“No More Mr. Nice Guy” is a retelling of Freddy’s origin, dramatizing all the backstory elements seeded throughout the first four or five Nightmare on Elm Street films. These events were only ever referenced in the films, so it was neat to actually see them played out; everything from Freddy’s capture, to his trial, to his getting let off the hook, to his eventual death at the hands of an angry mob. The episode is directed by Tobe Hooper (of Texas Chainsaw Massacre fame) and while it definitely screams “made on a TV budget”, it’s certainly of interest to fans. The scene where Freddy gets burned alive would be contradicted in Freddy’s Dead: The Final Nightmare, which in itself would get contradicted in Freddy vs. Jason, but the events depicted in the episode were faithful to the continuity of the films up to when it was made.
The sequel, “Sister’s Keeper”, is one of the lesser Freddy episodes, following the twin daughters of one of the cops who led the charge against Freddy. Freddy is targeting them as his next victims and they try to come up with a way to destroy Freddy once and for all. It’s actually one of the few episodes that’s a full-length story and not segmented in two, but the whole thing is an exercise in futility and the acting from the twin sisters is bad even by this program’s standards.
“Freddy’s Tricks and Treats” first follows a college student being tormented by Freddy but protected by her imaginary friend. The B story follows her dream therapy as an unscrupulous student researcher tries to get into her head and accidentally draws Freddy’s attention away from her and onto himself. Another of the lesser Freddy episodes, but the A story has its moments, as the college girl blunders around a nightmare morgue after dark on Halloween, running afoul of Freddy’s gags and traps.
“Safe Sex” is my least favorite of the Freddy episodes and the only one I think is worth skipping. The A story follows a high school poindexter in love with a punk girl, but she won’t give him the time of day because she’s in love with Freddy. Or, as Freddy puts it in the host segment, “Boy meets girl. Girl wants Freddy. Freddy wants blood, ‘cause I never go steady!” The B segment sees the punk girl get her wish as Freddy comes to her in her dreams, but you can guess how well that goes.
“Dream Come True” is alright. The A story is about a therapist trying to help a teenager with his dreams about Freddy, but of course Freddy pays him a visit next. The B story is about a cameraman trying to prove Freddy exists to avenge his girlfriend whom the slasher killed. It’s enjoyable, but not very inventive.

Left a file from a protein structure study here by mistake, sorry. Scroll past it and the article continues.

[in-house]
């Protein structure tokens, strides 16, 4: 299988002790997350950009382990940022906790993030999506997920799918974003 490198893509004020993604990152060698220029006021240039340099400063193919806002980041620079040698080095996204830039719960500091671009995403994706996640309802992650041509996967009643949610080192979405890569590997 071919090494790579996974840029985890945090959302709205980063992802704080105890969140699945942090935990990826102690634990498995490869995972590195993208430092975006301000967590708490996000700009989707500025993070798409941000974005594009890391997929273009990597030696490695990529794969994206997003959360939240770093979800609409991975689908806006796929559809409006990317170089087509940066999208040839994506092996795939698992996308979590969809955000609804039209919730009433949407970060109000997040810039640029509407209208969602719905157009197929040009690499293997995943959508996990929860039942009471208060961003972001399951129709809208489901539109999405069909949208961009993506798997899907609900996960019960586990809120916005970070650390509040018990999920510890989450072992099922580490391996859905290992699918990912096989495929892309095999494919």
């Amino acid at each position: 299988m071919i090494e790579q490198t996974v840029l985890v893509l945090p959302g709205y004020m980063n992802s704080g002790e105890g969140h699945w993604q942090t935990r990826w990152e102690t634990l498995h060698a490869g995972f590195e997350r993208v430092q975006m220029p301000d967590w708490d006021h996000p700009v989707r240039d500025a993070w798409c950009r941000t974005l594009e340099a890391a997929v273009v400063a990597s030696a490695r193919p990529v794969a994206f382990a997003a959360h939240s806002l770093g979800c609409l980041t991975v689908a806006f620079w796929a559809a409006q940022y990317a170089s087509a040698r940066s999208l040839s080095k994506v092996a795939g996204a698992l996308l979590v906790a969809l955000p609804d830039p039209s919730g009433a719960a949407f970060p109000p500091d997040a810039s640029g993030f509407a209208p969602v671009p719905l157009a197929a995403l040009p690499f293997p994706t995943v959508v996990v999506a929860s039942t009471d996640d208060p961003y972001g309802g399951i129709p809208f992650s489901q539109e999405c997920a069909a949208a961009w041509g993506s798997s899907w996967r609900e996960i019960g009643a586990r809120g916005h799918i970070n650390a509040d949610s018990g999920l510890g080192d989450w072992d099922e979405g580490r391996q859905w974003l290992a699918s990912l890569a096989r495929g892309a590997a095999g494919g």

The sequel, “Dreams That Kill”, sees Dick Gautier (voice of Rodimus Prime from Transformers and Serpentor from G.I. Joe) hosting a talk show where he intends to discuss Freddy, only for Freddy to put a stop to his program. The B story is about a boy who receives a brain cell transplant from the dying talk show host, only to get Freddy in his head as a result. There’s a pretty great moment where Freddy enters the kid’s dream, thinking he’s in the dream of the talk show host, only to get confused and shout, “Who the hell are you!? Oh well, as long as I’m here…”
“Photo Finish” is hands down the best Freddy episode, the best episode of the series and one of the best Freddy Krueger stories I’ve seen. The A plot is good, but nothing special: A photographer gets her best work when her models fall asleep and thrash about on set as Freddy kills them in their dreams, but ultimately Freddy does her in. The B plot, though, is fantastic. It takes place after one of Freddy’s crazy murders, as a trio of FBI agents try to piece the crime scene together and figure out what happened. Gradually, they realize how Freddy killed the family in a bizarre gimmick and end up getting the same treatment. It was really cool to see the aftermath of a Freddy crime scene and how investigators would react as they eventually come to realize that there was an insane supernatural element at play. There are some cheats (one of the agents kinda sorta has clairvoyance), but it’s still pretty good.
“It’s My Party and You’ll Die If I Want You To” is the sequel and not as good, but not all terrible, either. The A plot sees the assistant of the dead photographer get a new job with a medium, only for her to get possessed by Freddy and go on a killing spree (kinda like a gender-reversed Part 2: Freddy’s Revenge). The B story is much more interesting, as Freddy crashes his own high school reunion and picks off all the people who gave him a hard time when he was a teenager. There’s a great moment where Freddy cuts off a guy’s hand while he’s dancing at the party and then while he’s screaming bloody murder, Freddy makes these patronizing gestures while staring at the wound. It’s just… really funny, thanks in large part to Robert Englund yucking it up.
Yeah, this show blows.
I mean, it isn’t without its positives. The Freddy episodes are all watchable and a few range from good to great. But if you want to look at the bigger picture…
In the tapestry of the Nightmare on Elm Street film series it actually fills in that narrative gap between Part 5: The Dream Child and Freddy’s Dead: The Final Nightmare. Part 5 concluded the ongoing story arc that had followed Parts 1, 3 and 4 (Part 2 being this weird non sequitur side-story). Freddy’s Dead was set 10 years after Part 5 and, according to its opening exposition, Freddy had killed off all the children in Springwood and taken complete control of the town’s reality. Freddy becomes so powerful that he can warp time and space, preventing victims from leaving Springwood.
Coming out between Part 5 and Freddy’s Dead, the context of Freddy’s Nightmares actually makes more sense. This is basically Freddy having unchallenged freedom to slaughter everyone in Springwood, becoming so powerful that he can warp reality (many of the stories feature the nightmares bleeding into the real world). It also works with that Twilight Zone theme I talked about, where people can’t escape Springwood because Freddy won’t let them (which was a subplot in Freddy’s Dead).
So even Freddy’s Nightmares serves a purpose in the chronology of the franchise’s ongoing story. It’s rather unsightly and boring, but it does its job. If you’re marathoning the movies, I’d recommend slotting the 8 Freddy episodes of this show in-between Part 5 and Freddy’s Dead and maybe that awkward time-skip between the movies won’t be quite so off-putting.
Or you could continue to ignore this TV show and pretend it doesn’t exist like everyone else has for the past 20-something years. I honestly wouldn’t blame you if you did.